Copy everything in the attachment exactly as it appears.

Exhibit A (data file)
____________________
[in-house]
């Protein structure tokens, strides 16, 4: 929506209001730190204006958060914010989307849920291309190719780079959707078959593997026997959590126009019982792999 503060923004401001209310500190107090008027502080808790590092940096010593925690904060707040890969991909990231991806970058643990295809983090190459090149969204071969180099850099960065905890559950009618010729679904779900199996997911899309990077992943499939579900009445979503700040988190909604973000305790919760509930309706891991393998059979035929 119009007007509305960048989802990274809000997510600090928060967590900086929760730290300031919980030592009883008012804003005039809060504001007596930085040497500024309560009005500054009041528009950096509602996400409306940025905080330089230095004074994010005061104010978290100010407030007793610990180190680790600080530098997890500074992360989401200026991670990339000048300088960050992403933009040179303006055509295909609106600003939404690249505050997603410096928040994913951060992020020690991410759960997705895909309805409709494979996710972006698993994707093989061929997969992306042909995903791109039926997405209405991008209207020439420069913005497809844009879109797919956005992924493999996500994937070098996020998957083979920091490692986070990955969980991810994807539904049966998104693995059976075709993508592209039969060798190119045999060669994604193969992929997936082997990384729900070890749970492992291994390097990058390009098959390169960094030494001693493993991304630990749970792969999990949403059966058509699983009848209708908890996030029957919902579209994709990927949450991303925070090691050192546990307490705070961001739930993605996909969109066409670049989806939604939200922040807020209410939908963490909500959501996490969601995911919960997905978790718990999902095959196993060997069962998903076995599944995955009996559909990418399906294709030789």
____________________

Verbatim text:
[in-house]
């Protein structure tokens, strides 16, 4: 929506209001730190204006958060914010989307849920291309190719780079959707078959593997026997959590126009019982792999 503060923004401001209310500190107090008027502080808790590092940096010593925690904060707040890969991909990231991806970058643990295809983090190459090149969204071969180099850099960065905890559950009618010729679904779900199996997911899309990077992943499939579900009445979503700040988190909604973000305790919760509930309706891991393998059979035929 119009007007509305960048989802990274809000997510600090928060967590900086929760730290300031919980030592009883008012804003005039809060504001007596930085040497500024309560009005500054009041528009950096509602996400409306940025905080330089230095004074994010005061104010978290100010407030007793610990180190680790600080530098997890500074992360989401200026991670990339000048300088960050992403933009040179303006055509295909609106600003939404690249505050997603410096928040994913951060992020020690991410759960997705895909309805409709494979996710972006698993994707093989061929997969992306042909995903791109039926997405209405991008209207020439420069913005497809844009879109797919956005992924493999996500994937070098996020998957083979920091490692986070990955969980991810994807539904049966998104693995059976075709993508592209039969060798190119045999060669994604193969992929997936082997990384729900070890749970492992291994390097990058390009098959390169960094030494001693493993991304630990749970792969999990949403059966058509699983009848209708908890996030029957919902579209994709990927949450991303925070090691050192546990307490705070961001739930993605996909969109066409670049989806939604939200922040807020209410939908963490909500959501996490969601995911919960997905978790718990999902095959196993060997069962998903076995599944995955009996559909990418399906294709030789």